When I watch the ocean, I feel like I’m watching a movie that I can’t turn away from lest I miss something. The waves were high and all night it sounded like there was a windy storm, but it was waves crashing on sandstone cliff.

Plus they had these towels. They are somewhat tweaked because I took towels out from underneath before deciding to take a photo. Cadillac actually called me into the bathroom to see them.


The room was upstairs and had a nice vaulted ceiling. But the bed was Munchkin-short and our feet hung off. That was a bit weird.

While he did his work thing in the morning, I hung out and took photos. Like this one, in the morning sun.


After his business was concluded, he came back and we drove up to Hearst Castle, about an hour north of there. Or more, depending on traffic and whether someone is driving like they’re on a tractor in front of you, which was often the case. Or less, if you drive like Cadillac and pass people in your rented 4 cylinder car by accelerating terrifyingly past long lines of cars (only where you’re allowed to pass, of course). And why do people go really slow, then when you try to pass, gas it?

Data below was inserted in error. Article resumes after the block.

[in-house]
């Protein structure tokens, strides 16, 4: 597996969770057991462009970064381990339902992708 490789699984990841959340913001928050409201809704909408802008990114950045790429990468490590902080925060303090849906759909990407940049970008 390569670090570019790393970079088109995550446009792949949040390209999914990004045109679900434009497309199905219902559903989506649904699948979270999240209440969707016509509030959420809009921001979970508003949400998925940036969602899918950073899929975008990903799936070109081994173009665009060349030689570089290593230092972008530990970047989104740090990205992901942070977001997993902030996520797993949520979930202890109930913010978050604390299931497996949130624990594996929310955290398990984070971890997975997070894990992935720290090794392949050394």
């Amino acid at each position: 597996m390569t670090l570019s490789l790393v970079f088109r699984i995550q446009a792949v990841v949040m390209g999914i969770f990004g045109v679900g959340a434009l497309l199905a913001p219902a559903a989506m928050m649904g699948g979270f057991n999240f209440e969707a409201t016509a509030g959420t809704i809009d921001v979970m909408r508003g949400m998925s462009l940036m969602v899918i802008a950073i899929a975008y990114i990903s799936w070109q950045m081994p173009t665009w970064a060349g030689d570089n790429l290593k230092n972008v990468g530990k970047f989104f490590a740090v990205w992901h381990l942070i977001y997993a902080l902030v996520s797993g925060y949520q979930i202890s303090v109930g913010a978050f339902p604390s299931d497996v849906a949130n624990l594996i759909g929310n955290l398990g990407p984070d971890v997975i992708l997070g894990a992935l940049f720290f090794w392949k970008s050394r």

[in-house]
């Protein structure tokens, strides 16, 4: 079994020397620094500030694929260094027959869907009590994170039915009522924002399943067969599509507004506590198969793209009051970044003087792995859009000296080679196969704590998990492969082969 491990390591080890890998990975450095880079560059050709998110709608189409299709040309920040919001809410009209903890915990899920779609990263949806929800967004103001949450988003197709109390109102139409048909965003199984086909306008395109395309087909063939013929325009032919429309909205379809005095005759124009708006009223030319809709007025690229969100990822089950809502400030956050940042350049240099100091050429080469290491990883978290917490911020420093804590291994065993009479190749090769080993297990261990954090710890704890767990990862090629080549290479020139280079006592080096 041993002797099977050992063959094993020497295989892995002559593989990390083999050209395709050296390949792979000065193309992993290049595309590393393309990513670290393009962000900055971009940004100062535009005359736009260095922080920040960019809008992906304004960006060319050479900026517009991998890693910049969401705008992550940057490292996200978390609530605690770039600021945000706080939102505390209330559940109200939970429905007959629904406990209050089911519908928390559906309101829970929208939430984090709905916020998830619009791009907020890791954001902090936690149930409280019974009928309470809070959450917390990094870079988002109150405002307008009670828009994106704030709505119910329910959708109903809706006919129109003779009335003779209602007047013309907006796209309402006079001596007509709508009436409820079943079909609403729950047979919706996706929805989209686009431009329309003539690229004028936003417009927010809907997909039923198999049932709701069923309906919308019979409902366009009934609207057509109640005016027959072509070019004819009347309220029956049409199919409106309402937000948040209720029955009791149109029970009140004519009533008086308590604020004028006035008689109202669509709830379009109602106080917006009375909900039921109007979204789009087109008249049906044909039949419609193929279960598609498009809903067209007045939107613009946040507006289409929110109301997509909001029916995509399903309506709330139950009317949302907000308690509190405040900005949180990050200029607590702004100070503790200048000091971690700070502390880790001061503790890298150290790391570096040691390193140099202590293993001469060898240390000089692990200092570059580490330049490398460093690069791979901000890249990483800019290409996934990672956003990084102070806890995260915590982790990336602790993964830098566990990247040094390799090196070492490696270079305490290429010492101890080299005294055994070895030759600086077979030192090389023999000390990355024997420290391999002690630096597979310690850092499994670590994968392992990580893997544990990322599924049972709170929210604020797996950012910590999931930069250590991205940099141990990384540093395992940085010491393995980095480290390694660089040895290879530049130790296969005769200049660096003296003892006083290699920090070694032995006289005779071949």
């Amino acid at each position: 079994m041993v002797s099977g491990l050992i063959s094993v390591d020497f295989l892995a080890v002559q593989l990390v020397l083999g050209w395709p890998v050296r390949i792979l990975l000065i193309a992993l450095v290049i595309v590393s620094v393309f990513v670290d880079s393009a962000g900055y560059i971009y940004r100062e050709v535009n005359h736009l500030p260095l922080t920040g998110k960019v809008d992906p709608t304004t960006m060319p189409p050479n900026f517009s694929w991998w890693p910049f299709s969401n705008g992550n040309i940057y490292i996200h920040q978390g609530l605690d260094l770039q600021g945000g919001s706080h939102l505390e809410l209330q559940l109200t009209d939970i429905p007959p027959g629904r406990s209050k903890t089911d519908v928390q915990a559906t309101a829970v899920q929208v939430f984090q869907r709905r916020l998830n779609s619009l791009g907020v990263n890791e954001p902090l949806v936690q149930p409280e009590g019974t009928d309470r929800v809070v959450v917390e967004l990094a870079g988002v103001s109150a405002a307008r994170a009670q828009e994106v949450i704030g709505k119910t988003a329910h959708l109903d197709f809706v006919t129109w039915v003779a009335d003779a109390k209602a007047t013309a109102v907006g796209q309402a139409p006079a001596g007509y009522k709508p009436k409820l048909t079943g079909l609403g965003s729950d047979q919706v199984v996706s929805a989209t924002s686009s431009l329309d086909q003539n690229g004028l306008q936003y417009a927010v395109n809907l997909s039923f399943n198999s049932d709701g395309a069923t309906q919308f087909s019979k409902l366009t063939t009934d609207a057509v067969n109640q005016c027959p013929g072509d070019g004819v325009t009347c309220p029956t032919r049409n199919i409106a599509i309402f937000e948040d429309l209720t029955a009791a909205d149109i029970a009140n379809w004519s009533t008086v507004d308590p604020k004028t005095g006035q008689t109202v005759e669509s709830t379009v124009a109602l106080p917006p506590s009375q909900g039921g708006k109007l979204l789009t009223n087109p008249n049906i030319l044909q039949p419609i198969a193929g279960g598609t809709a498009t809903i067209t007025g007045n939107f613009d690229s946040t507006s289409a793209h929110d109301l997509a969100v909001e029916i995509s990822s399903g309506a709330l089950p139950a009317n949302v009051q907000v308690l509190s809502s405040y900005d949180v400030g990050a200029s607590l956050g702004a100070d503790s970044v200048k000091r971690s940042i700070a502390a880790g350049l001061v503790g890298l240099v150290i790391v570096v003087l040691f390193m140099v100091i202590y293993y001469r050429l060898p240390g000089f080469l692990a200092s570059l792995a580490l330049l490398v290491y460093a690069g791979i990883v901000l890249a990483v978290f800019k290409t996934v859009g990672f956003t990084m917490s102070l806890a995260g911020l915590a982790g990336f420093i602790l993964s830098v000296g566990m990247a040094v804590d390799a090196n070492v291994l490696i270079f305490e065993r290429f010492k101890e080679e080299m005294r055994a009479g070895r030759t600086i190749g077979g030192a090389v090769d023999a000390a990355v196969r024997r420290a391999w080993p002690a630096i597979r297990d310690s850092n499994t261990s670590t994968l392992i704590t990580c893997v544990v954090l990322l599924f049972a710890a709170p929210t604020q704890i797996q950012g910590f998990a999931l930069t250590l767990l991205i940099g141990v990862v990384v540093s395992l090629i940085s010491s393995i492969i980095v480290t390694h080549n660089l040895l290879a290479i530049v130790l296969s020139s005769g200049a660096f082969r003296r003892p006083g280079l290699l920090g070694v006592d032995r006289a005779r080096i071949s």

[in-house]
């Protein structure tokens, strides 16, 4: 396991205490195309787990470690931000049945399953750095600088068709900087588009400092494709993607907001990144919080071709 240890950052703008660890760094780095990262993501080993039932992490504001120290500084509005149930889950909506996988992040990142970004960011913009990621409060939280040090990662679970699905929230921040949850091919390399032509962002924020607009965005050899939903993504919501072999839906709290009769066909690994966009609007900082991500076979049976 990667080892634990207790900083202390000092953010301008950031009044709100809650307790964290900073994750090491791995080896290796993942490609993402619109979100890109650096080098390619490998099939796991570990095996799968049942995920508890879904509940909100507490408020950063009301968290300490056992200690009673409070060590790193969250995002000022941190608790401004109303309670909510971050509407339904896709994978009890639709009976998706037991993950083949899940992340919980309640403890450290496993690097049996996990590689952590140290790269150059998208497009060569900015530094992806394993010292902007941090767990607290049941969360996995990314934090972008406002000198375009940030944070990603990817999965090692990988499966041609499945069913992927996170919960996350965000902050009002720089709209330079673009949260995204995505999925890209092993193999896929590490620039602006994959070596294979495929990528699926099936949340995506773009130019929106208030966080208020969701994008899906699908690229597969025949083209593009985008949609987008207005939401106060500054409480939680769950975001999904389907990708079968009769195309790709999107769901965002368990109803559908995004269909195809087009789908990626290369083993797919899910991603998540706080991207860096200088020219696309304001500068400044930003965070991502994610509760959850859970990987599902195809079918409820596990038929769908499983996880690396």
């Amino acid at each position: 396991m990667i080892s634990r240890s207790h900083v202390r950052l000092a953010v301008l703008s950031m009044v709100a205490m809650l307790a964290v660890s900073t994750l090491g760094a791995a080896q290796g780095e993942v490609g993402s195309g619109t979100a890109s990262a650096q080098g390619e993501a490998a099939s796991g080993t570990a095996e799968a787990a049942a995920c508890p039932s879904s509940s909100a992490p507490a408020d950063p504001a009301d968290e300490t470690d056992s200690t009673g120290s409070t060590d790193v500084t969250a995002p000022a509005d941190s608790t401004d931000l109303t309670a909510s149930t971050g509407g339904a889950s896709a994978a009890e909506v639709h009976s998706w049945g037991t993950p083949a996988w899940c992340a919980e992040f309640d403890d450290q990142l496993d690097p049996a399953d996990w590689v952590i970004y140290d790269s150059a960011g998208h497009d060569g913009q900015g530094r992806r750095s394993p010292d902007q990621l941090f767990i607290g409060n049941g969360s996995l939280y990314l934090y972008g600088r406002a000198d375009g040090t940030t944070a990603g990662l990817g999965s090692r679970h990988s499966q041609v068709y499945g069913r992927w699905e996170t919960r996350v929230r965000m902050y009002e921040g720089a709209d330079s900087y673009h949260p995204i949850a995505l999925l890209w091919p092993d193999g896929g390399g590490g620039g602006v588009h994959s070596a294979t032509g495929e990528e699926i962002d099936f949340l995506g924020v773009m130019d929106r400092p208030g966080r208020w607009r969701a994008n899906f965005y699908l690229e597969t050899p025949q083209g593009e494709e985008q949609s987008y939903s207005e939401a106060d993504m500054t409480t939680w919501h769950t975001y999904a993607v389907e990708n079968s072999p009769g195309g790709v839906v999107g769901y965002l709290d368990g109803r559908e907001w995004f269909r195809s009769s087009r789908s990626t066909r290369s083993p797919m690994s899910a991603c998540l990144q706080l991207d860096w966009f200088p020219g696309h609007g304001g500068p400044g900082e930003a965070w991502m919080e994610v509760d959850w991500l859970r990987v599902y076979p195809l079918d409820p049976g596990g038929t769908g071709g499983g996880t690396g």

We stopped in Morro Bay for some food and I used my Yelp app to locate a place and found this one right by the rock. Morro Bay has this big old rock, for lack of a better term, and next to it, out of the photo, is some kind of smokestack operation.


We arrived at Hearst Castle in time for our tour. There are several tours to choose from. You can tour the downstairs Grand Rooms, the cottages outside the main house, or the upstairs room. I think there’s one other tour. You take a bus up this winding road to the mountaintop, which was exciting in itself because the tour bus driver was totally badass and we were teetering very near drop offs a few times. I think it’s like 80,000 acres now, and it boasts free ranging cattle and some zebras, a leftover from the zoo at the mansion.